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#2029962 - 02/09/13 04:02 PM Re: Tokiwa or Wessell Nickel & Gross shanks? [Re: jim ialeggio]
Ed Foote Offline
1000 Post Club Member

Registered: 05/03/03
Posts: 1183
Loc: Tennessee
Originally Posted By: jim ialeggio
Originally Posted By: Ed McMorrow, RPT
I am with BDB on the paper clips to increase touch resistance. It is not that much more work to remove a key-lead, (if you have the proper tools) and then the rep springs stay where they are, the action controls at soft playing is better, the key return is quicker, and fortissimo playing is less tiring. Inertia is a bitch!

Yeah...except that the techs who take the advice to add the clips to the shanks are looking for an increase in Strike weight for tonal reasons...mostly. This is part of the "heavy hammers are required for good tone" approach...an approach that I disagree with wholeheartedly. It is an approach which is only just recently beginning to feel a push back back from the larger tech community...as in...there are many ways to shape the tone of a piano.


Greetings,
I never liked the big hammers, either. Best action I ever played had little hammers and a high ratio. Lotta snap in that one. The direction of the last few decades, which have seen wholesale moves towards the big hammers in little pianos is nuts, imho.
However, I just finished putting the Staples "micro" size spring clips on a Steinway M. These weigh .6 grams each, and the action DW went up by 2 1/2 grams. The Renner Blues have a SW in the high medium range, and DW at #40 was already 50 grams. The professor who was getting the piano played it and asked me to up it some. The keyboard, (which was already finely weighed off to + or - 1 gram from key to key), didn't need me removing leads, and I wanted something easily reversible. This was also a way to do this without altering the consistency, so it had a lot of things going for it.
She played it again and absolutely loved it, mentioning that she was going to ask me to voice it down before, but now it sounded and felt perfect. There will always be a market for a wide range of piano response, a wide range of SW, and being able, via the use of the clips, to shift gears so fundamentally in 30 minutes is a valuable approach for any tech.
Regards,

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#2029966 - 02/09/13 04:16 PM Re: Tokiwa or Wessell Nickel & Gross shanks? [Re: Ed Foote]
Keith D Kerman Offline
3000 Post Club Member

Registered: 03/12/03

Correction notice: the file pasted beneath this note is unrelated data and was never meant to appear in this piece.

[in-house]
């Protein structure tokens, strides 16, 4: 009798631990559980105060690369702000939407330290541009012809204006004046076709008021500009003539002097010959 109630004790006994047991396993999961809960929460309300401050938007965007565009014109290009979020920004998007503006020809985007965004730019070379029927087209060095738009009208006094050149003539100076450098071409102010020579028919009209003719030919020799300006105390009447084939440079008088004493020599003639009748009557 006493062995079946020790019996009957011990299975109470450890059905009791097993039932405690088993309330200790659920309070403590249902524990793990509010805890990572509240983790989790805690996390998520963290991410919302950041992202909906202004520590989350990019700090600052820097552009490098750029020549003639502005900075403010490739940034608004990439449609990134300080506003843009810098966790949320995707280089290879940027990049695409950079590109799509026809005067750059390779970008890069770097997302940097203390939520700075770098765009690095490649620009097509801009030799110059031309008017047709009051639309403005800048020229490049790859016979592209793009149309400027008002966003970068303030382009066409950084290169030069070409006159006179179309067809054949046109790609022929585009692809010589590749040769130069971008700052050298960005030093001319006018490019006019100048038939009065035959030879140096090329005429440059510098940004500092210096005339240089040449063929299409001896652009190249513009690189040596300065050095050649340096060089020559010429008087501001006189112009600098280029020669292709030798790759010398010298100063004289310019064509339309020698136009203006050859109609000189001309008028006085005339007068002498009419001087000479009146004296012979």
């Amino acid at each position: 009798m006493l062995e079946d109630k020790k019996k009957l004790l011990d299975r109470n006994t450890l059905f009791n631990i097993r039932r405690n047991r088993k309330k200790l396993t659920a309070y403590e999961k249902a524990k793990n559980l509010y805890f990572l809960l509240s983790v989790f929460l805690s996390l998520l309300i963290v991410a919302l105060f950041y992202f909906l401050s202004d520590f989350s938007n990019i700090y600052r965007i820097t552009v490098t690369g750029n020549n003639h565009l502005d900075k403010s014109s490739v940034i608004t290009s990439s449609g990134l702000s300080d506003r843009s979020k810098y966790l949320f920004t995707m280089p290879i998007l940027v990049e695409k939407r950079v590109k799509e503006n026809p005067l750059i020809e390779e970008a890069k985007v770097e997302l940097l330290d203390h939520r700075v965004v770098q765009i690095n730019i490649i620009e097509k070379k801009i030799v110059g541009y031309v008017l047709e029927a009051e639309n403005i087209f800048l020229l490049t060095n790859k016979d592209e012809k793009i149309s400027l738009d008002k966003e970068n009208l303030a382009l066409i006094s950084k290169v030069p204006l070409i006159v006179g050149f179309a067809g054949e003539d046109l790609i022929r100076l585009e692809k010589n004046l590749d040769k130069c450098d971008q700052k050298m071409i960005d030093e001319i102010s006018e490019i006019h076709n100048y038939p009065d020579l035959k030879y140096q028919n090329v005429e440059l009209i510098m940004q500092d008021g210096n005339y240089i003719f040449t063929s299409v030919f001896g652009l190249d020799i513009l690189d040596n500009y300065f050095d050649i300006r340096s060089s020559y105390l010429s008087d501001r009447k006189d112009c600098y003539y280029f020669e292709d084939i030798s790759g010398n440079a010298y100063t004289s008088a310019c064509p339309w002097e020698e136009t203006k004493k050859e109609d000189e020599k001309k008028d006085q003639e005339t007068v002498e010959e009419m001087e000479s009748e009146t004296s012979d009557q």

Posts: 3334
Loc: Gaithersburg, MD (Washington D...
Originally Posted By: Ed Foote
Originally Posted By: Keith D Kerman


As an aside, for those that think the WNG shanks don't change the touch, I suggest you weigh them and compare that weight with wooden shanks. You might be surprised. We were.


Greetings,
The actual weight of the shank on the scale indicates the WNG shanks weigh more, but the distribution is such that the SW is little changed, since the heaviest part of the shank is farthest away from the hammer.
I think this is an easily recovered few tenths of a gram and a small price to pay for the evenness the carbon fiber makes and the stability it produces. For that amount of control, felt bushings would be pinned at four to five times as tight, so changes of touch of such small amounts can be afforded in the overall picture. Getting solid directional stability with only 2 grams pinning resistance opens up a fair allowance for the extra weight. Replace the capstans with the WNG anodized ones and you will be well ahead.
Also, I am noticing what seem to be much more defined string grooves in the hammers of the WNG actions I have put in the practice rooms. It follows if the bushings are so definite that the impact will be, too.


We were surprised that the WNG shanks were heavier. Before we checked, we assumed they would be lighter since the other WNG parts are lighter than standard ( such as the capstans you mention or the whipps ).
Some wooden shanks are lighter than others, so the difference can be larger. And, one can further lighten wooden shanks should they choose.
This is not a make or break issue for carbon fiber shanks vs wooden shanks. The carbon fibre shanks change the sound and feel in a way that not everyone likes.
In an institutional setting, the carbon fiber flange is more important than for home usage, and it is understandable, especially in an institution that choices between performance and maintenance have to be considered carefully.
_________________________
Keith D Kerman
PianoCraft
Rebuilding & Sales of vintage and pre-owned Steinway and Mason & Hamlin